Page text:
“I only sell one packet [of herbs] a day, and I break even after I buy a meal,” he says, adding that foreign tourists come by but rarely buy anything.
“There are more stores than there are customers,” Lee says with a sigh. “It’s become a poor business. And now there’s the economic recession.”
But surely, I thought, business can’t be that bad. After all, just across from the street-side herbal clinics, there are two tall buildings that house modern herbal clinics ― or so I thought.
As glitzy as the Donguibogam and Bullojangsaen towers are, the modern herbal clinics they house are losing the struggle for survival. “Donguibogam” is the classic text of Oriental medicine, and bullojangsaeng means perennial youth and long life.
In fact, Lee tells me, although Donguibogam Tower was built only two years ago, it closed down this year.
“Oriental herbal medicine is losing its energy and spirit,” he says. In the past, the elderly regularly visited the herbal stores to maintain good health. There, they learned about the benefits of traditional Korean medicine.
“But most have passed away. Modern people don’t know the efficacy of herbal medicine. They don’t look for herbs,” Lee says, his voice trailing off.
The doctor anticipates that despite the meaning of its name, the days of Bullojangsaeng Tower are numbered.
Soon, he says, he’s going to quit his practice and find another job.
Other Yangnyeongsi areas suffer from the same sense of futility.
But there have been movements to revive the medicinal herb street in Seoul.
One such effort has been the Oriental Medicine Culture Festival, held every spring and fall. Herbal doctors hold demonstrations on how to prepare herbs, contests, a health expo, displays of top-quality medicinal herbs and tastings of medicinal drinks and tea.
In addition, the Seoul City Drug Market Society and Dongdaemun District Office founded the Seoul Yangnyeongsi Herb Medicine Museum in 2006. It is located on the second floor of the Donguibogam Building, and I head up to check it out.
There, I encounter Chai Hei-teack, the director of the museum. “We began plans to establish the museum 10 years ago,” he says. In hopes of preserving and developing historic Bojaewon, the museum was built with a 6.5 million won ($6,825) endowment.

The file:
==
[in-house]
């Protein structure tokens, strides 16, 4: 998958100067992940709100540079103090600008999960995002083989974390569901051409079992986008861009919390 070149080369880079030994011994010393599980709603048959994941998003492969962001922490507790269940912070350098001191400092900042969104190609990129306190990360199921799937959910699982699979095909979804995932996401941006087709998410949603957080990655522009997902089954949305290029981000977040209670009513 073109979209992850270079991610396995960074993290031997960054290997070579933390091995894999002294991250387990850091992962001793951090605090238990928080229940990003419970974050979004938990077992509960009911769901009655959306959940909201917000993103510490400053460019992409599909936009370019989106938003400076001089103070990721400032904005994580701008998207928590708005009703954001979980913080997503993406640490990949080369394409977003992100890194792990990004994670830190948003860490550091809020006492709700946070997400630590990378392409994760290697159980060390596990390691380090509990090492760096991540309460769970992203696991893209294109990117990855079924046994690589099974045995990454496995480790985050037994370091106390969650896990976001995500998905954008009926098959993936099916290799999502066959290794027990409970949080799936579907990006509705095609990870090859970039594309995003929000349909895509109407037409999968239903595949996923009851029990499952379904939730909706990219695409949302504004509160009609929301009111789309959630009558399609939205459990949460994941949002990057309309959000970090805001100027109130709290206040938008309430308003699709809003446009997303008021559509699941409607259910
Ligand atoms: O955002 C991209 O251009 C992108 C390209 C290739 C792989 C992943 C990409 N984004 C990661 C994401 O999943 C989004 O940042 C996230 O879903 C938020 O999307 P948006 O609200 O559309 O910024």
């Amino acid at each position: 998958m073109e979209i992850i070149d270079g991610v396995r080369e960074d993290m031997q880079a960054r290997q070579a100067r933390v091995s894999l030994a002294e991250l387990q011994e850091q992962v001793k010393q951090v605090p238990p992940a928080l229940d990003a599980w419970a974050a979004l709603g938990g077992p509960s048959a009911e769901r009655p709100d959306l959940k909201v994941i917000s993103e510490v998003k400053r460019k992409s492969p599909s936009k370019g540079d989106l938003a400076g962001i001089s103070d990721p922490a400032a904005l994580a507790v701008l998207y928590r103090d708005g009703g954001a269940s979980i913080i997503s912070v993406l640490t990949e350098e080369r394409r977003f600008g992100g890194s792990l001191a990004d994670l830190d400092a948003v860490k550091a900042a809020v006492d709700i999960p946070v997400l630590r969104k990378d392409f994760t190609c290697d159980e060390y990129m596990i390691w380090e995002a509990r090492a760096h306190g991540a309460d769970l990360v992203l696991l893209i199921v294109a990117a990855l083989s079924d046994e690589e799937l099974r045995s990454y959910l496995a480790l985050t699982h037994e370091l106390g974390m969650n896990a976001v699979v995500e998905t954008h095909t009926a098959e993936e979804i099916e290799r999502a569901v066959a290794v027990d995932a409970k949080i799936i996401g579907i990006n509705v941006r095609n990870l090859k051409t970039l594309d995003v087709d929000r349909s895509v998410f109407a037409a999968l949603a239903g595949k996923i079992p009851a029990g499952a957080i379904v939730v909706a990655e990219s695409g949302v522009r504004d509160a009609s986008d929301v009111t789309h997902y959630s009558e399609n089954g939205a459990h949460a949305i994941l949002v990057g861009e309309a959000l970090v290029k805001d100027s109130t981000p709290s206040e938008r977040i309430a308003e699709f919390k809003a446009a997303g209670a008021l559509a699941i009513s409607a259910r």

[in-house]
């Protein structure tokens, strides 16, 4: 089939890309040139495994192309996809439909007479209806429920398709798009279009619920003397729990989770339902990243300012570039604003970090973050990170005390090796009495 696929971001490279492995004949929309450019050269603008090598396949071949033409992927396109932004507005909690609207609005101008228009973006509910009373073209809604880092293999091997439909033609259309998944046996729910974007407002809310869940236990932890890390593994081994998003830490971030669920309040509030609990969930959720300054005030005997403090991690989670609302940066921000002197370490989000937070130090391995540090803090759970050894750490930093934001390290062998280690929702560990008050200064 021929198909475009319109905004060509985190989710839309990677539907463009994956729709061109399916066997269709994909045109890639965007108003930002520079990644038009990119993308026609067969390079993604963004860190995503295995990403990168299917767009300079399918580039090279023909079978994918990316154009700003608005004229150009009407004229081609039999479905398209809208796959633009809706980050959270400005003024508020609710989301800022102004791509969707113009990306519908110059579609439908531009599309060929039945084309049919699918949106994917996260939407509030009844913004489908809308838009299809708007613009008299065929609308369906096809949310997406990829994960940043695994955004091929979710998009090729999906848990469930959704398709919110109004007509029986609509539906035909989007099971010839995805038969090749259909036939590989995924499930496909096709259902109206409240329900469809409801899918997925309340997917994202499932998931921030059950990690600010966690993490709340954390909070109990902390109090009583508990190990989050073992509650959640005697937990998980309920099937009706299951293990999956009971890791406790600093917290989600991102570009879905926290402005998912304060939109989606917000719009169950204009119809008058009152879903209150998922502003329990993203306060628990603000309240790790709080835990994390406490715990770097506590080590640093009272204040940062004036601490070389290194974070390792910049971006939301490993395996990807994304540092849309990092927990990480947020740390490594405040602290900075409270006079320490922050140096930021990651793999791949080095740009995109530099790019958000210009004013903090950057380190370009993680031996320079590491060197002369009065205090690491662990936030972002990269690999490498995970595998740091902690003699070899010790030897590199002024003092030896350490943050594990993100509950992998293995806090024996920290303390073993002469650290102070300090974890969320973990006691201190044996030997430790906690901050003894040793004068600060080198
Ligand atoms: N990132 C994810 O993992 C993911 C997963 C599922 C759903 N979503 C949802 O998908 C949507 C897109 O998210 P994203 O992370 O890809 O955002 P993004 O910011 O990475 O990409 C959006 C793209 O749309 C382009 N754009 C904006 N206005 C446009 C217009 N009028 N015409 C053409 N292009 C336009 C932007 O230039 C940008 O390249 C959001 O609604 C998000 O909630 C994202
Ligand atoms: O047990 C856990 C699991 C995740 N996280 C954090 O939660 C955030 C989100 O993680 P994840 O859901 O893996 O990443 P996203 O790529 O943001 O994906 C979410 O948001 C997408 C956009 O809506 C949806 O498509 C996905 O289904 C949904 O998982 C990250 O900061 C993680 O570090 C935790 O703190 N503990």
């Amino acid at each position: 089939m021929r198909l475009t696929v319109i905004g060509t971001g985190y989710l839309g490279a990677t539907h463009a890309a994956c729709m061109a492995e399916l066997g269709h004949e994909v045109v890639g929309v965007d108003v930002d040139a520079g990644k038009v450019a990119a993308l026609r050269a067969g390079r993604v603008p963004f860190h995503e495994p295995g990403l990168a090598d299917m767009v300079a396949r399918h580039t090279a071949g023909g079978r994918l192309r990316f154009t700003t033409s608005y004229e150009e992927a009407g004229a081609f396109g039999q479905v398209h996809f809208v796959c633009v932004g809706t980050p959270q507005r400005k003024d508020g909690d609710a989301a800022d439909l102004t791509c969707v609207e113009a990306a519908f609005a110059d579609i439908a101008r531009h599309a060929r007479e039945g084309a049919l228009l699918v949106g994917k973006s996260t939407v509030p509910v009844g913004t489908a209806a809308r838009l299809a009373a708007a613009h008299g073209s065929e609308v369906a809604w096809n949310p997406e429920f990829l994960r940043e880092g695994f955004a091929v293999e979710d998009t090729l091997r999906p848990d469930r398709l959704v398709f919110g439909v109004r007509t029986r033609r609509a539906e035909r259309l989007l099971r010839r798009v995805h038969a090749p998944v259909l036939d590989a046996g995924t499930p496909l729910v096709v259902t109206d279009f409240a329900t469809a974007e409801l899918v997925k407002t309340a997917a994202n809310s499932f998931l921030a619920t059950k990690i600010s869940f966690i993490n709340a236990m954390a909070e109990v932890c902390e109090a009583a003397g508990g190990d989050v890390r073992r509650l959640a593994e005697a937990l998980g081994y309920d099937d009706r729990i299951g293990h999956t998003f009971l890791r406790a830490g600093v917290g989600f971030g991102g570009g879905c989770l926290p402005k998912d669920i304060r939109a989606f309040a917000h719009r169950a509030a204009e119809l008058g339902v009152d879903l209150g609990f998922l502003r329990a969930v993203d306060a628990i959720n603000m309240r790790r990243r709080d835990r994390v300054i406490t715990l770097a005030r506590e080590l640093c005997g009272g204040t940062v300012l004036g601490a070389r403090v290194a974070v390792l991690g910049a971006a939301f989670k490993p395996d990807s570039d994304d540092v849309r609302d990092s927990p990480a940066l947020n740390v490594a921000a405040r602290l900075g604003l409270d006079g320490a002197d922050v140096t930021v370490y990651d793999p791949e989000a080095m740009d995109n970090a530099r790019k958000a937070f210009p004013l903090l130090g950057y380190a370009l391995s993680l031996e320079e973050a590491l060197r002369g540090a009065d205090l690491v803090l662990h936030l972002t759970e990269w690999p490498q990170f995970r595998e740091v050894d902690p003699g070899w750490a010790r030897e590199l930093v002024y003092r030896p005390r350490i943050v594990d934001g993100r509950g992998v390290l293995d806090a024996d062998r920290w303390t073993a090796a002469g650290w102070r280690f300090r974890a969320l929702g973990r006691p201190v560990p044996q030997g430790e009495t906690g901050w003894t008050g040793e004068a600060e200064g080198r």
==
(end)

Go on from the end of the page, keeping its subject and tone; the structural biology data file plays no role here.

Above and Bottom : Kyungdong market, just across from Seoul Yangnyeongsi. By Jeong Chi-ho

The museum receives 200 to 300 visitors per day, Chai says. A miniature replica of Bojaewon, the medical center during the Joseon Dynasty, attracts visitors as they enter.
Inside are 500 types of medicinal herbs and 400 artifacts related to Oriental medicine. Exhibits provide information on famous Oriental medicine doctors from history, including Heo Jun and Lee Jae-ma, as well as displays of ancient Oriental medical texts from different historical periods.
Other displays share information on basic Oriental medicine, tools for gathering herbs, measuring instruments, herb grinders, drug-making tools and medicine vessels.
Professional guides from the Dongdaemun District Office guide visitors through the museum.
“Oriental medicine views the human body as an integrated organic whole,” a museum guide explains. “Ailments are identified by determining what is wrong throughout the entire body.”


For example, in Korean medicine, he says, a backache indicates problems in other parts of the body as well. A full-body physical and psychological examination helps doctors identify the root of an ailment. Then herbal medicine cures by correcting abnormalities.
“Oriental medicine has a unique way of understanding a disease,” Chai says.
But students today no longer care to learn about herbal medicine, Chai says. To them, science means only Western medicine.
Nevertheless, the museum is one of Yangnyeongsi’s last hopes.
Only time can tell whether it can revitalize the local economy, attract tourists and inform others about traditional herbal medicine.

By Lee Eun-joo Contributing Writer